Restless little ones strapped into a seat for hours doesn’t sound like a fantastic start your family vacation, but with a little planning you can avoid many of the pitfalls of traveling with young children. Use these tips to make your summer road trips and plane rides as smooth as possible.
Rules of the Road Trip:
Leave early and be prepared for multiple stops. Whether it’s for meals, getting the wiggles out or bathroom breaks, young kids are going to want to escape from the car every few hours. Build in an extra hour of travel time for every three hours your trip would take sans kiddos. Hit the road early in the day to avoid traffic and ensure you have plenty of well-lit and populated rest stop, gas station and restaurant options for stops along the way.
Plan to be in the car around naptime. If your kids are young enough to be napping, it doesn’t hurt to time your departure so they will sleep during the ride. Naptime will provide you with some much-needed quiet, and your little one will (hopefully) arrive at your destination well-rested and in a good mood.
Research the route. It’s tough to beat a playground three hours into a car trip—think fast food joints with indoor play areas, or if the weather cooperates, a park. A picnic lunch also makes for a nice break in the monotony of a long drive. Think about these options before you get in the car, do some research and know where you want to stop ahead of time.
Make the road part of your trip. Regardless of where you’re headed, there’s probably something kid-friendly to see and do in the towns you’re passing through, so don’t be afraid to plan your route with side trips in mind.
Flying the Kid-friendly Skies:
Consider the pros and cons of family boarding. It’s tempting to take advantage of early boarding for families, but if you have assigned seats, allowing your child more time to roam around the terminal before the flight can buy parents extra squirm-free time on the plane. If you’re traveling with your partner or another adult, one adult can board first and secure adequate carry-on space. However, if you have multiple children, family boarding will give you time to get everyone seated and situated. Weigh the options in advance and decide what’s best for you.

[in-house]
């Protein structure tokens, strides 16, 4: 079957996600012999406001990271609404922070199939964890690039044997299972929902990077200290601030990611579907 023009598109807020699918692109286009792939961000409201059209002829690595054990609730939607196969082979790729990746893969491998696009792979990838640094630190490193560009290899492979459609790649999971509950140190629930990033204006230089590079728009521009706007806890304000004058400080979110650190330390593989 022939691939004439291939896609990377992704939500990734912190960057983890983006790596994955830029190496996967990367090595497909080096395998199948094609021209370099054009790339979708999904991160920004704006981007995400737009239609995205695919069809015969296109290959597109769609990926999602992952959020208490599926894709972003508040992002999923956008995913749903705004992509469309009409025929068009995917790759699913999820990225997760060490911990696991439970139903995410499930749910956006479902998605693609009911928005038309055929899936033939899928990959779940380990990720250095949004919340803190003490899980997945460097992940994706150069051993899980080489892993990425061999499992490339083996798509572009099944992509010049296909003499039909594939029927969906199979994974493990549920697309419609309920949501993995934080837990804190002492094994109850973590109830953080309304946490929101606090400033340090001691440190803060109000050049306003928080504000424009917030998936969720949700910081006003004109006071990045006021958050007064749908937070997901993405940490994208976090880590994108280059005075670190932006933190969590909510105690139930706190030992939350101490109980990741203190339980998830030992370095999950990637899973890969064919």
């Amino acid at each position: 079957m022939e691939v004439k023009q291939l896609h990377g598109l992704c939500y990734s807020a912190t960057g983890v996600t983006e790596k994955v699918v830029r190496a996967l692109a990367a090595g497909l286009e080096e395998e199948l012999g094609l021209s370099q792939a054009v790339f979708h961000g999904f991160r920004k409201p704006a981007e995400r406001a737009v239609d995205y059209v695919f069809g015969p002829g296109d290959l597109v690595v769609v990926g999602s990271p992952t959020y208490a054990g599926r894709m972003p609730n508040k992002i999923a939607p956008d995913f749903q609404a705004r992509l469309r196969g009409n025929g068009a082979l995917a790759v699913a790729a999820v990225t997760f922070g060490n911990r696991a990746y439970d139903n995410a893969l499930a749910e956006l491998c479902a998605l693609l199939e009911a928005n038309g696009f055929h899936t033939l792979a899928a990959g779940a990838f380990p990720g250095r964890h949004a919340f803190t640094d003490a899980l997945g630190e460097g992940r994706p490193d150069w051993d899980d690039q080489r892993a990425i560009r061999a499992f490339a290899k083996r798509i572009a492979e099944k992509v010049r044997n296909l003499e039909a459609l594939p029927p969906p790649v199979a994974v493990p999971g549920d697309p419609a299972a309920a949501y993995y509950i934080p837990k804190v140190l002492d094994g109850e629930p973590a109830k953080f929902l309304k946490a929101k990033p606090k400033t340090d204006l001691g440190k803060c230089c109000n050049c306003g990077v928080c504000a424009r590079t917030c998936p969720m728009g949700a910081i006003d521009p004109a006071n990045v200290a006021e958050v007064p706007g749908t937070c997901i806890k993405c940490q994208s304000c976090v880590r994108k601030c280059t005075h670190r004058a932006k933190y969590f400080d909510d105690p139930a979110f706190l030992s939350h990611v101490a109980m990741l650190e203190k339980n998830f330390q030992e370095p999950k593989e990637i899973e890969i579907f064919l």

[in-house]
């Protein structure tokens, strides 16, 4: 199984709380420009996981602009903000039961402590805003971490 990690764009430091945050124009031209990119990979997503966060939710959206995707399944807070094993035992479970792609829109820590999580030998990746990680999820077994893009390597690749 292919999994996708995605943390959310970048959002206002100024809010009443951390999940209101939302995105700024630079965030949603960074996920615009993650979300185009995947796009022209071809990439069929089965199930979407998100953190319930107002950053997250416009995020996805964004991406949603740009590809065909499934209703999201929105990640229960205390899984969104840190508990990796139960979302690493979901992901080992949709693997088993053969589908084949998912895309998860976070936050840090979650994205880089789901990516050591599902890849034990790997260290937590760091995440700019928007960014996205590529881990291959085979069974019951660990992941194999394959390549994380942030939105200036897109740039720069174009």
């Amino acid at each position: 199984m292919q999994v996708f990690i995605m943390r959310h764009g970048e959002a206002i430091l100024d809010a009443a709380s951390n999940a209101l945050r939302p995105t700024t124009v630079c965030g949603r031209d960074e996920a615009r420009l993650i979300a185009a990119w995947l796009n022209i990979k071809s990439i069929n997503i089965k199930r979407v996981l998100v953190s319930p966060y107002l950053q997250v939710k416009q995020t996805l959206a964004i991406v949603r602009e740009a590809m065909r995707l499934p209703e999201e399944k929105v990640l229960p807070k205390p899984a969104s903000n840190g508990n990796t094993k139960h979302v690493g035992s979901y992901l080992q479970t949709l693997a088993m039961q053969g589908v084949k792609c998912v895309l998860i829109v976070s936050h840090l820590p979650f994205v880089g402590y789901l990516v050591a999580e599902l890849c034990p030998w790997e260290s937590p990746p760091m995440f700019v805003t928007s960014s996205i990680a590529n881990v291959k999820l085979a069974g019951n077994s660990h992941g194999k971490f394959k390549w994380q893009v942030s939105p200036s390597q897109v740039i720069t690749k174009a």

Spring for a separate seat. If you have a child under 2, you have the option of holding him in your lap during your flight. While saving money sounds enticing, unless your flight is less than 90 minutes, it might be worth springing for the separate seat. You and your child will not only be more comfortable, you’ll also be able to bring a car seat with you on the plane. According to the FAA, “The safest place for your child on an airplane is in a government-approved child safety restraint system (CRS) or device.” Learn more about bringing a car seat on a plane.
Don’t over-pack the toys. When packing for your flight, resist the urge to stuff your carry-on with toys. A few books, one or two favorite toys, and an activity or coloring book with crayons for older toddlers and preschoolers should get most kids through flights under 4 hours. Focus your child’s attention on everything that is new and exciting on the airplane—page through magazines and play “I Spy” out the plane’s windows.
Don’t skimp on necessities. Keep extra diapers for babies and toddlers, pull-ups for newly potty-trained children, a change of clothes (or two) and snacks within reach while on a plane. Motion sickness, bathroom accidents, blowouts, tantrums—if you’re dealing with one (or more) of these mid-flight, you don’t want to be caught without supplies.
General Tips for Traveling with Kids:
Arm yourself with a surprise. When the going gets tough, a surprise book, trinket or even a fun snack can save the day—or at least buy you a little more time with a content child. Sticker books, a magnetic doodle board and homemade busy bags are all good options.
When all else fails, watch a video. Traveling is a perfect opportunity to allow screen time as a special treat. Keep in mind that apps like Netflix and Hulu won’t work on a plane without Wi-Fi, and connections can get spotty on car trips through less populated areas. Download a few movies onto your device before you hit the road.
Relax. Traveling with young kids, especially babies and toddlers, can get intense at times, but try to keep your cool. The more frazzled mom and dad are, the harder it will be to calm an upset kid. And remember, no matter what the trip throws your way—vomiting, tantrums, accidents, incessant whining—you will eventually reach your destination.